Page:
Vulcan Iron Works

Thrapston Foundry Company (Formerly Vulcan Iron Works)
Thrapston Foundry Company with Moulding Shed

 

Vulcan Iron Works – Payne Family

Mark Payne was born in Geddington in 1822. He worked in Lincolnshire, and in particular Grimsby, where he met and married Charlotte Taylor.

In 1853 they moved to Thrapston with their four sons (Charles, John, William and Matthew) where Mark immediately opened an Iron Works at the top end of Hortons Lane.

Over the next 13 years Mark and Charlotte had another 6 children including a son Walter Samuel.

A trade directory for 1869 describes the firm as “Mark Payne & Son”. The son was Charles Henry who was born in 1847.

Hortons Lane Ironworks

The ironworks factory extended from Hortons Lane, parallel to Market Road, and was partially on the site now used by the sheep market.

The last two houses in Hortons Lane were built by Mark Payne. Mark and Charlotte originally lived in the larger house, called Vulcan House. Mark then built the smaller house for themselves and Charles, and his growing family, moved into Vulcan House.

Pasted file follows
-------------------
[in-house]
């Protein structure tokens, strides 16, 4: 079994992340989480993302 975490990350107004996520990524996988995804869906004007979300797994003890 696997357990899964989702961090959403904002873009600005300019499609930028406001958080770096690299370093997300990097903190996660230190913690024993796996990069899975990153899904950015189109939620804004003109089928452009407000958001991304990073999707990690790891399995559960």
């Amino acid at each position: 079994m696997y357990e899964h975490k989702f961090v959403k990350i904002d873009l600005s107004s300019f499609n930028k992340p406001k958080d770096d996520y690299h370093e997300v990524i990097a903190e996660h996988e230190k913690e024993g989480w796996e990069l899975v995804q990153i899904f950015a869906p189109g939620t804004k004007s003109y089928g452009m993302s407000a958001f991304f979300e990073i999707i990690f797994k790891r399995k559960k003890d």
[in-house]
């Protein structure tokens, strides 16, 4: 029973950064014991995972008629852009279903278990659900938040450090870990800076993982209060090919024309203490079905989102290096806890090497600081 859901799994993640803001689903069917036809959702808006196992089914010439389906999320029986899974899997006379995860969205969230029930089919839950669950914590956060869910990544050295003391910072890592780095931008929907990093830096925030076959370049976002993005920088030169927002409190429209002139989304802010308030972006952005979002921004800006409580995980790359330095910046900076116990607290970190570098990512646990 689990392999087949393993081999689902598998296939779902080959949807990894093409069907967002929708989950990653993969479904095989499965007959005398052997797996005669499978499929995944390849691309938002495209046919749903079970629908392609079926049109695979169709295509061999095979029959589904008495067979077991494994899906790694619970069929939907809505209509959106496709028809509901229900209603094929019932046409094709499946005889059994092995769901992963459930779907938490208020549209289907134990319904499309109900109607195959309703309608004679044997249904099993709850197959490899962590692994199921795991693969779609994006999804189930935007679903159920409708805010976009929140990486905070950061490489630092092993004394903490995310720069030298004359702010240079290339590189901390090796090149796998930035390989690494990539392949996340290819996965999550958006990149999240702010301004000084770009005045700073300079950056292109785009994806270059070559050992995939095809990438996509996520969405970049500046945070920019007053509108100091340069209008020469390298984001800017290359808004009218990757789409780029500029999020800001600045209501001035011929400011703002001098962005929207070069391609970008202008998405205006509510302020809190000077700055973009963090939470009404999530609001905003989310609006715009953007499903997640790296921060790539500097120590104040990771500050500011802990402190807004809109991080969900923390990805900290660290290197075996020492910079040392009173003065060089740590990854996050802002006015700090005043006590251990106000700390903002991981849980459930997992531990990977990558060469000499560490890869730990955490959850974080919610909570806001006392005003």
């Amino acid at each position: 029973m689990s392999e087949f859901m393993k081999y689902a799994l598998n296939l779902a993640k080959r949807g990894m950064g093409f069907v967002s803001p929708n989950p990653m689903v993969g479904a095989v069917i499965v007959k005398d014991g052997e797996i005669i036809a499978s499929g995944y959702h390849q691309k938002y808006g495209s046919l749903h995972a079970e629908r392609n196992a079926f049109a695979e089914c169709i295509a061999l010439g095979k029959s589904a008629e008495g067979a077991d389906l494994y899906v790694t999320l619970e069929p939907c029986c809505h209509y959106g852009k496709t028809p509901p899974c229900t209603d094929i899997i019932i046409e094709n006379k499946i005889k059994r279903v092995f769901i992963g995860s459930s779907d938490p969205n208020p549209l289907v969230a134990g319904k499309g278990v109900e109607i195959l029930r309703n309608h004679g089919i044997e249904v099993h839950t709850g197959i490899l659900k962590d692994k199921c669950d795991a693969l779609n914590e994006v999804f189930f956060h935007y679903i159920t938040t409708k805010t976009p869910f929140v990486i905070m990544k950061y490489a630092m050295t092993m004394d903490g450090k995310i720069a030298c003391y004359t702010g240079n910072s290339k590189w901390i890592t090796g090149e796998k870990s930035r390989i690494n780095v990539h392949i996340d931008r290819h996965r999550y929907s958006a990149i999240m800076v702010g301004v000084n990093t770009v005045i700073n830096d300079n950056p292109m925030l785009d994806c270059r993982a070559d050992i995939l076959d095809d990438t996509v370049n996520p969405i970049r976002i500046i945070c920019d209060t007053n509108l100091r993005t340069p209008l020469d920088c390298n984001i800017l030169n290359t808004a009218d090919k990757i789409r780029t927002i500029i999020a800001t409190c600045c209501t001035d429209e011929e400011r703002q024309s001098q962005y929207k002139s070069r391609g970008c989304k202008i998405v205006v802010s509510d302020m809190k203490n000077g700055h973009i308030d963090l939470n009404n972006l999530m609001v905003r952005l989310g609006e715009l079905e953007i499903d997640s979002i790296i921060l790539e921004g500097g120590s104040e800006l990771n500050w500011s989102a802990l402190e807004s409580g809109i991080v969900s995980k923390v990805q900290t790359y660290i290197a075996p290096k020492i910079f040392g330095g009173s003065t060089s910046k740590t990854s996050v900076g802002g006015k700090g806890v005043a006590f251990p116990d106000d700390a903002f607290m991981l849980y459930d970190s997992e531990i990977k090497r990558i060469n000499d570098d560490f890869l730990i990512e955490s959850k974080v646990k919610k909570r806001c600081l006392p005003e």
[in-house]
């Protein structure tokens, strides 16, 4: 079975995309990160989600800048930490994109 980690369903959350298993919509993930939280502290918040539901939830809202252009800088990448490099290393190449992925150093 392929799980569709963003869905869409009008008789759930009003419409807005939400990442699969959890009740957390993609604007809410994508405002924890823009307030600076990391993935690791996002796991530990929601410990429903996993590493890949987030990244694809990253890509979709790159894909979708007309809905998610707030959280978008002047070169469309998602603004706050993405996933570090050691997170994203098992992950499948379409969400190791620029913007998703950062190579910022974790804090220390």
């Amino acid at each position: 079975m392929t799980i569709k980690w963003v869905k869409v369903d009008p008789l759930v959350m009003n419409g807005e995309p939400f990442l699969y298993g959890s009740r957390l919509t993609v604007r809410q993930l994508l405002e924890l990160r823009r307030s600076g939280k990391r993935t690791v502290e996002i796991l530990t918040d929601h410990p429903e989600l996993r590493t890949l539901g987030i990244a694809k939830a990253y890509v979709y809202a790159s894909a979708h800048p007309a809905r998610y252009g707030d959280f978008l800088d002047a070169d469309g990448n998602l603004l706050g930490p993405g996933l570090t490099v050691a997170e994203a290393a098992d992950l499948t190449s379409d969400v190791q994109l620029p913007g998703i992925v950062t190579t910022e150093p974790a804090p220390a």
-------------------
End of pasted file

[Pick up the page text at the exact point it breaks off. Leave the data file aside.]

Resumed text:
Market Road Building

The ironworks had a timber framed building covered with corrugated iron on the corner of the field on the other side of what is now Market Road. It was at the end of the quarry used by Smith & Grace, next to the original church school. This site is now the northern end of the Bowls Club, alongside The King John School.

This timber building was used for dealing with the mouldings which involved very hot metal. Fires were common and this type of building was easily replaced. It was also a good, safe distance from the main factory!!

The hot iron was carried in moulding ladles across the road to this hut so it is fortunate that the road was infrequently used by others.

Thrapston Foundry Company (Neilson’s Iron Works)

In the 1870s the firm was sold and it became known as Thrapston Foundry Company or Neilson’s Iron Works.

Mark and Charles moved to Upper Field Street, Kettering where they established a new Builders & Contractors business together with Matthew, another son.

Neilson’s made among other items, gates and fancy fireplaces. The firm went bankrupt in the 1890s and the building was dismantled sometime after that and by the 1920s was being used for allotments.

 

 

References:

TDHS

Trade Directory (1869)

British Newspaper Archive

 

This page was added on 21/04/2014.

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